Lisa Montgomery: US Government executes first woman in almost seventy years
The US Government has executed the first female inmate since 1953.
Lisa Montgomery was convicted of killing 23-year-old Bobbie Jo Stinnett in the northwest Missouri town of Skidmore in 2004.
She used a rope to strangle Stinnett, who was eight months pregnant, and then cut the baby girl from the womb with a kitchen knife.
Montgomery took the child with her and attempted to pass the girl off as her own.
Her execution comes as another court halted two other executions set for later this week because the inmates tested positive for Covid-19.
The three executions were to be the last before President-elect Joe Biden, an opponent of the federal death penalty, is sworn-in next week.
Montgomery's lawyers have long argued she is mentally ill and cannot comprehend she would be put to death.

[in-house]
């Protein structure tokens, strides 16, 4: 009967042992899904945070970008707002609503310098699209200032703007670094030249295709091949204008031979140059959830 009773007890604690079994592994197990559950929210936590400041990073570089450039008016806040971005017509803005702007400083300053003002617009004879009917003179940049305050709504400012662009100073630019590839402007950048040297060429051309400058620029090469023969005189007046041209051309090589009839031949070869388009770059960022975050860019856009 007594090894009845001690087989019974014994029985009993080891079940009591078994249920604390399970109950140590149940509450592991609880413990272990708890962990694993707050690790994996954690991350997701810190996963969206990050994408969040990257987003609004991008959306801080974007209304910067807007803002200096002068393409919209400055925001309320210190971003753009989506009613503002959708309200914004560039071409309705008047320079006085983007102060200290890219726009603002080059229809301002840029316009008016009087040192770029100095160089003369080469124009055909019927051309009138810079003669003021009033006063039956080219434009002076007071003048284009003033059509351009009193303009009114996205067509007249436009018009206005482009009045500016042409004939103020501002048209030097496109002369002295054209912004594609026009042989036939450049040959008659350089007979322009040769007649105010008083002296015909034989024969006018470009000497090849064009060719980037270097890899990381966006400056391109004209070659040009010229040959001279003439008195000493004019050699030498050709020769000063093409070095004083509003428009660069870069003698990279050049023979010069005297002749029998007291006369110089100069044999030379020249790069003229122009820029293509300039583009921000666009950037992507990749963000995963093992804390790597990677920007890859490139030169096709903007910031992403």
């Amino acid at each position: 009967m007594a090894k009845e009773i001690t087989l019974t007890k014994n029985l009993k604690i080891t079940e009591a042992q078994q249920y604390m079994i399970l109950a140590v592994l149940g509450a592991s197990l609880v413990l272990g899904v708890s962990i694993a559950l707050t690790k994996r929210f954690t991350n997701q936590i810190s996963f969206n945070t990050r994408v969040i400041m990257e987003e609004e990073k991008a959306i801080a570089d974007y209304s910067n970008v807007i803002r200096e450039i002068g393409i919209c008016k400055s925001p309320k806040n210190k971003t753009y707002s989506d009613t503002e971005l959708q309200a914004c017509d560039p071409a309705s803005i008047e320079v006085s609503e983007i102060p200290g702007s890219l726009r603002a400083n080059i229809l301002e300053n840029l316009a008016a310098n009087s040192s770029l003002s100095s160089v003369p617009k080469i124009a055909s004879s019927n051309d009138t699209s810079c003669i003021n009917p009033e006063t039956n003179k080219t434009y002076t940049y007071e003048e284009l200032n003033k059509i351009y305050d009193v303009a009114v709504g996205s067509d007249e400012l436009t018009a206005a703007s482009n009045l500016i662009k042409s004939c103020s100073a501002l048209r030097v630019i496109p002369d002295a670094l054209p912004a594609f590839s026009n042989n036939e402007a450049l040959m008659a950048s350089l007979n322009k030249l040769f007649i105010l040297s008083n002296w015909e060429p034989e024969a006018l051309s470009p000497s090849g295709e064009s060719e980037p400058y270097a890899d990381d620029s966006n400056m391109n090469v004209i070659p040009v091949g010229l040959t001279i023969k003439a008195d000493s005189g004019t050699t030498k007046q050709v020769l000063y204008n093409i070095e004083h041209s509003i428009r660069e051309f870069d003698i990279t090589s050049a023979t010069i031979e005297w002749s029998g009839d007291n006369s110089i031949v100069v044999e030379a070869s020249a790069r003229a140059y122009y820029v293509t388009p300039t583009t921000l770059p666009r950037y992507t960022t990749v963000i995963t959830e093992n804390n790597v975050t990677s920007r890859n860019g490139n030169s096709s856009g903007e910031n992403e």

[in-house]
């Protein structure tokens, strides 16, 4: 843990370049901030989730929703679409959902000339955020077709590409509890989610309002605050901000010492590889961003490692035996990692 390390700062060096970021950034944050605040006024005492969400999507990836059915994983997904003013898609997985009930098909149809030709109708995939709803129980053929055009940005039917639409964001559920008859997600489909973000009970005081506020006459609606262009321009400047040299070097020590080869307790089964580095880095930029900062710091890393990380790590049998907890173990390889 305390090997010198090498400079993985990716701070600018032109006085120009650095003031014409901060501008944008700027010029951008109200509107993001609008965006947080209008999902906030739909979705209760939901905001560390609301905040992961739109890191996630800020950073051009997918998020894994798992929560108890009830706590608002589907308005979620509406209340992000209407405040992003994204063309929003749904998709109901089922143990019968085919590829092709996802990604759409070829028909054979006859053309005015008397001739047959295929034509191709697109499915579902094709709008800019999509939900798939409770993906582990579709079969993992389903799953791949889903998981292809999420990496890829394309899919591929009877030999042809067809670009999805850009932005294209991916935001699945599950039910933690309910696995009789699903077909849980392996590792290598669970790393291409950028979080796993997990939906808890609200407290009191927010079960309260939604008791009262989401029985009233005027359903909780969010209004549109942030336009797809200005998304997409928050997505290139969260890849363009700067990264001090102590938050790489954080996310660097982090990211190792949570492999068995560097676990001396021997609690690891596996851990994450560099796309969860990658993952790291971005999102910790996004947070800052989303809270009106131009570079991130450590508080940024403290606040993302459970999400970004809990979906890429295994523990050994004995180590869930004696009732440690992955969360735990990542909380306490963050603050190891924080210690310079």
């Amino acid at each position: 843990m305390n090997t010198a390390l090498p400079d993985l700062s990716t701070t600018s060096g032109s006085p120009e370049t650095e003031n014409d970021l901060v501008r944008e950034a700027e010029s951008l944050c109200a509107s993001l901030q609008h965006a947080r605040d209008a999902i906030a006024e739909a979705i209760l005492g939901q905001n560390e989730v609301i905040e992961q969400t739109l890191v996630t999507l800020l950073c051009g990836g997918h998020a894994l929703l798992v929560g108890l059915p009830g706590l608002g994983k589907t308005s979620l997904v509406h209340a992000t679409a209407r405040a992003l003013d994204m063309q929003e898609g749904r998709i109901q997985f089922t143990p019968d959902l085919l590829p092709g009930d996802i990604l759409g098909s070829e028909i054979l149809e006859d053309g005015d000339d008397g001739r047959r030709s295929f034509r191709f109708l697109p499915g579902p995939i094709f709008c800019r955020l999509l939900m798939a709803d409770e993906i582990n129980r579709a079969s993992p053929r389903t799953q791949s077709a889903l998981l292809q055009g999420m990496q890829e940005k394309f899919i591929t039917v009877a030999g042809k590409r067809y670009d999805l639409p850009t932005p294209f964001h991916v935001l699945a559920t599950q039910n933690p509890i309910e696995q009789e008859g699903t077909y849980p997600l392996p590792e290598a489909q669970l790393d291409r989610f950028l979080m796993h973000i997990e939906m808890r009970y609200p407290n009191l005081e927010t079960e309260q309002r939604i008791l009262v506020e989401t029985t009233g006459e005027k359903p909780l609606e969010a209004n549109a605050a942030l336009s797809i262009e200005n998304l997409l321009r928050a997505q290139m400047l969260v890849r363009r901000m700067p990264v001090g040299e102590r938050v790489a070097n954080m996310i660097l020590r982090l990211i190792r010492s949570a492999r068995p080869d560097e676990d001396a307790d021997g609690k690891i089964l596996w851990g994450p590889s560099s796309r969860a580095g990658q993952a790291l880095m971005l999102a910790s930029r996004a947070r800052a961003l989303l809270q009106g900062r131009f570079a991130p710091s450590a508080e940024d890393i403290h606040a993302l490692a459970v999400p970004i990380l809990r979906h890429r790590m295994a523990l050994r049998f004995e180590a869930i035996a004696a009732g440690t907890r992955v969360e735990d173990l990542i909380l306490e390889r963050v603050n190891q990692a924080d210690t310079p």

Separately, a federal judge for the US District of Columbia halted the scheduled executions later this week of Corey Johnson and Dustin Higgs in a ruling on Tuesday.
Johnson, convicted of killing seven people related to his drug trafficking in Virginia, and Higgs, convicted of ordering the murders of three women in Maryland, both tested positive for Covid-19 last month.
One of Montgomery's lawyers, Kelley Henry, told The Associated Press on Tuesday morning that her client arrived at the Terre Haute facility late Monday night from a Texas prison and that, because there are no facilities for female inmates, she was being kept in a cell in the execution-
chamber building itself.
"I don't believe she has any rational comprehension of what's going on at all," Ms Henry said.
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